Article
The pelvic congestion syndrome definition includes two not so frequently overlapping scenarios: (i) pelvic venous engorgement with lower abdomen symptomatology; and (ii) lower limb varicose veins fed by pelvic escape points that are generally less prone to develop the abdominal clinical manifestation typical for pelvic congestion syndrome. We retrospectively evaluated 985 female patients (43±11 years old; 23±5kg/m² BMI) who visited our offices for lower limb varicose veins of pelvic origin. Second-level imaging was needed for 229 patients. The remaining 756 patients underwent direct echo-guided foam sclerotherapy in proximity of the pelvic escape points. At a mean follow-up of 4.1±1.4 years, 595 patients were successfully treated. Among the successfully treated group, mild lower abdomen heaviness and occasional dyspareunia was reported by 14 and 11 women, respectively, prior to the injection. At the end of the follow up, a significant reduction in the symptomatology was reported for both lower abdomen heaviness and dyspareunia. In traditional pelvic congestion syndrome, an accurate diagnosis protocol eventually ends in an interventional radiology suite. Conversely, in cases of lower limb varicose veins of pelvic origin, the phlebologist can, and in our opinion should, assume a pivotal role both in the diagnostic and therapeutic part.
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Chronic pelvic pain in women can arise from many causes and often results in significant declines in function and quality of life. A systematic approach for evaluating patients and initiating a management plan are recommended in the primary care setting. Comprehensive management strategies may include medication, pelvic physical therapy, and behavioral interventions.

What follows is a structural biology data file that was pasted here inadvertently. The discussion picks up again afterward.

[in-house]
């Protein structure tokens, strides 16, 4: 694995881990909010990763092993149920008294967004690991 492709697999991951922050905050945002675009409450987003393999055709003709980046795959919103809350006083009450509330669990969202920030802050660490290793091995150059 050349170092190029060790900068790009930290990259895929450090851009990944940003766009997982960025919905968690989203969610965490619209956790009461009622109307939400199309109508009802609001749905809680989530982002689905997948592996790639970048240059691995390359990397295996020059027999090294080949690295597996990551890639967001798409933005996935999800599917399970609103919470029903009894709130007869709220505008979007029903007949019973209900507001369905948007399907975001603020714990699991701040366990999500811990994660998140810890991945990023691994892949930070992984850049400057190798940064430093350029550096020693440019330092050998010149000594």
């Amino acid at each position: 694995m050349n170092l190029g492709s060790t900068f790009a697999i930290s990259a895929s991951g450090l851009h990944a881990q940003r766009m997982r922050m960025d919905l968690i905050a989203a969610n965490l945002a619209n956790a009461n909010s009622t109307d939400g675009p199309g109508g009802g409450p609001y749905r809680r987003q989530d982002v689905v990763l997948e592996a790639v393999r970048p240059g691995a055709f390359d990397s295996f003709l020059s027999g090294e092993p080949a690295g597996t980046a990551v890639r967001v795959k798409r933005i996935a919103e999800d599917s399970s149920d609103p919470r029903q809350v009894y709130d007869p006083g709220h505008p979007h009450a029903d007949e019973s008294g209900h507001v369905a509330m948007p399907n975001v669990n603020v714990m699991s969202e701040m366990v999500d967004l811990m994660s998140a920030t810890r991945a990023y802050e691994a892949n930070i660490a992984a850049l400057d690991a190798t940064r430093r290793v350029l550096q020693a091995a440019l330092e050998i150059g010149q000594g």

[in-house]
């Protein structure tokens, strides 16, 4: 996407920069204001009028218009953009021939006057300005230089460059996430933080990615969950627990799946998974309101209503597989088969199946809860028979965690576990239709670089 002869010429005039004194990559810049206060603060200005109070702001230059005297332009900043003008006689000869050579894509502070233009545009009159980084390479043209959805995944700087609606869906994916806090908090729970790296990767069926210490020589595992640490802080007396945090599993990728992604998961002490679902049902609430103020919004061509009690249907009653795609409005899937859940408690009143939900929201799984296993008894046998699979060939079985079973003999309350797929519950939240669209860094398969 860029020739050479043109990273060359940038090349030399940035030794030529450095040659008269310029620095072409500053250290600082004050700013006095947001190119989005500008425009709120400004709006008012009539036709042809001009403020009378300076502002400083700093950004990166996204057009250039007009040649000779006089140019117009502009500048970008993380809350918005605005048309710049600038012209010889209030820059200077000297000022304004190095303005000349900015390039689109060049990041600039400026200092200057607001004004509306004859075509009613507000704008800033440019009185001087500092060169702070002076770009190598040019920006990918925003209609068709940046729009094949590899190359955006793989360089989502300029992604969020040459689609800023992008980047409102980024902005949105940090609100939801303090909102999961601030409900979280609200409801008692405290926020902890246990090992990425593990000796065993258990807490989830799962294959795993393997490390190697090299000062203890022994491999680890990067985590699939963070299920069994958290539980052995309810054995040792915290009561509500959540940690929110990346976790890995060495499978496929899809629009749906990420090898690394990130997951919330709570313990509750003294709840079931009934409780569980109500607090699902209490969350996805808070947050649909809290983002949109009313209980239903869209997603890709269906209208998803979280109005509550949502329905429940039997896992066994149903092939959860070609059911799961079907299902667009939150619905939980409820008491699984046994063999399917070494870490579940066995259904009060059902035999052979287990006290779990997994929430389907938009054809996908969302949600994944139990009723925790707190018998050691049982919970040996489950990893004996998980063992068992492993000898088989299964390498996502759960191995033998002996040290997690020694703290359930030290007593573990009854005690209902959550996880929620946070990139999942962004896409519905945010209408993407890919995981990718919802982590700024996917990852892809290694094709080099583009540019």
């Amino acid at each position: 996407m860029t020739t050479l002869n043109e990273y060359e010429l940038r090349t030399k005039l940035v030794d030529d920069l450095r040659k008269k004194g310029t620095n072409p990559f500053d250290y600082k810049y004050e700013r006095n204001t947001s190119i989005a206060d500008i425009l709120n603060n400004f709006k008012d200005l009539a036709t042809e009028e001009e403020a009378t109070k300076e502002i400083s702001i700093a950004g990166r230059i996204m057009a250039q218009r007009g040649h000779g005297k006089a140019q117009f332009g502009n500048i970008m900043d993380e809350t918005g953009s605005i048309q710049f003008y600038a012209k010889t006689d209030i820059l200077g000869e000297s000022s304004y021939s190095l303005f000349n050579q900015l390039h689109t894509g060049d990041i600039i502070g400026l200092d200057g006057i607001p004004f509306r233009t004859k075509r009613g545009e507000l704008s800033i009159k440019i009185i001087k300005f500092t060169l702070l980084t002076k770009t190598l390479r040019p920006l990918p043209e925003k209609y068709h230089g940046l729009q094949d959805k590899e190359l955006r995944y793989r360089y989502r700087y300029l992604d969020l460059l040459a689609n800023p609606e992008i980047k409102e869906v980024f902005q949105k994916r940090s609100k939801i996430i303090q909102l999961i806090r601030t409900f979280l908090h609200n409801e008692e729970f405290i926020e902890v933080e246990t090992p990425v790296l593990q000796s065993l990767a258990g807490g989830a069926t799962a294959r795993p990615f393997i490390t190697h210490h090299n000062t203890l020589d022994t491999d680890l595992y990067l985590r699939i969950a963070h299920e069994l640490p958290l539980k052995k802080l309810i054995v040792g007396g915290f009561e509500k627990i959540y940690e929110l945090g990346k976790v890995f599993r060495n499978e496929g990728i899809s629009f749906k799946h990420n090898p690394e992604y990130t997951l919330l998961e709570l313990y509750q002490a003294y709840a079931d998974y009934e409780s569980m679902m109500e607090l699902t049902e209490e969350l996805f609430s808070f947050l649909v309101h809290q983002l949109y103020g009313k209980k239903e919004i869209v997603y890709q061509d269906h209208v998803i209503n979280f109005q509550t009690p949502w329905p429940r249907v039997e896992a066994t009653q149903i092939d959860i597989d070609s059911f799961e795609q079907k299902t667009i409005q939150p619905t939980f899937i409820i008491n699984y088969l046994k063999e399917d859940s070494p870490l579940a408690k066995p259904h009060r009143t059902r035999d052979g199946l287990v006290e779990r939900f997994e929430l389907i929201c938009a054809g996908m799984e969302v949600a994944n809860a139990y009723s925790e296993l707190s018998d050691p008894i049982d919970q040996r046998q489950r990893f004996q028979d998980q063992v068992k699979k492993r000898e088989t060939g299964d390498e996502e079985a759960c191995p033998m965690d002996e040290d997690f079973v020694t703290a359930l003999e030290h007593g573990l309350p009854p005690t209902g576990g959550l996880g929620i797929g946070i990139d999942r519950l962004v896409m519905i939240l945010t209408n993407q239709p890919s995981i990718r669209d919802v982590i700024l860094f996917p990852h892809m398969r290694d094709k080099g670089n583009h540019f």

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Background: Reflux in the ovarian veins, with or without an obstructive venous outflow component, is reported to be the primary cause of pelvic venous insufficiency (PVI). The degree to which venous outflow obstruction plays a role in PVI is currently ill-defined. Methods: We retrospectively reviewed the charts of 227 women with PVI who presented to the Center for Vascular Medicine from January 2012 to September 2015. Assessments and interventions consisted of an evaluation for other causes of chronic pelvic pain by a gynecologist; preintervention and postintervention visual analog scale (VAS) pain score; complete venous duplex ultrasound examination; and Clinical, Etiology, Anatomy, and Pathophysiology classification. All patients underwent diagnostic venography of their pelvic and left ovarian veins as well as intravascular ultrasound of their iliac veins. Patients were treated in one of six ways: ovarian vein embolization (OVE) alone (chemical ± coils), OVE with staged iliac vein stenting, OVE with simultaneous iliac vein stenting, iliac vein stenting alone, OVE with venoplasty, and venoplasty alone. Results: Of the 227 women treated, the average age and number of pregnancies was 46.4 ± 10.4 years and 3.36 ± 1.99, respectively. Treatment distribution was the following: OVE, n = 39; OVE with staged stenting, n = 94; OVE with simultaneous stenting, n = 33; stenting alone, n = 50; OVE with venoplasty, n = 8; and venoplasty alone, n = 3. Seven patients in the OVE and stenting groups (staged) and one patient in the OVE + venoplasty group required a second embolization of the left ovarian vein. Eighty percent (181/227) of patients demonstrated an iliac stenosis >50% by intravascular ultrasound. Average VAS scores for the entire cohort before and after intervention were 8.45 ± 1.11 and 1.86 ± 1.61 (P ≤ .001). In the staged group, only 9 of 94 patients reported a decrease in the VAS score with OVE alone. VAS score decreased from 8.6 ± 0.89 before OVE to 7.97 ± 2.10 after OVE. After the planned staged stenting, VAS score decreased to 1.33 ± 2.33 (P ≤ .001). Similarly, in the simultaneous group, preintervention scores were 8.63 ± 1.07 and decreased to 2.36 ± 2.67 after OVE + stenting (P ≤ .001). Conclusions: The majority of patients in our series (80%) demonstrated a significant iliac vein stenosis. These observations indicate that the incidence of iliac vein outflow obstruction in PVI is greater than previously reported. In patients with combined ovarian vein reflux and iliac vein outflow obstruction, our data suggest that pelvic venous outflow lesions should be treated first and that ovarian vein reflux should be treated only if symptoms persist. In women with an outflow lesion, ovarian vein reflux, and a large pelvic reservoir, we recommend simultaneous treatment.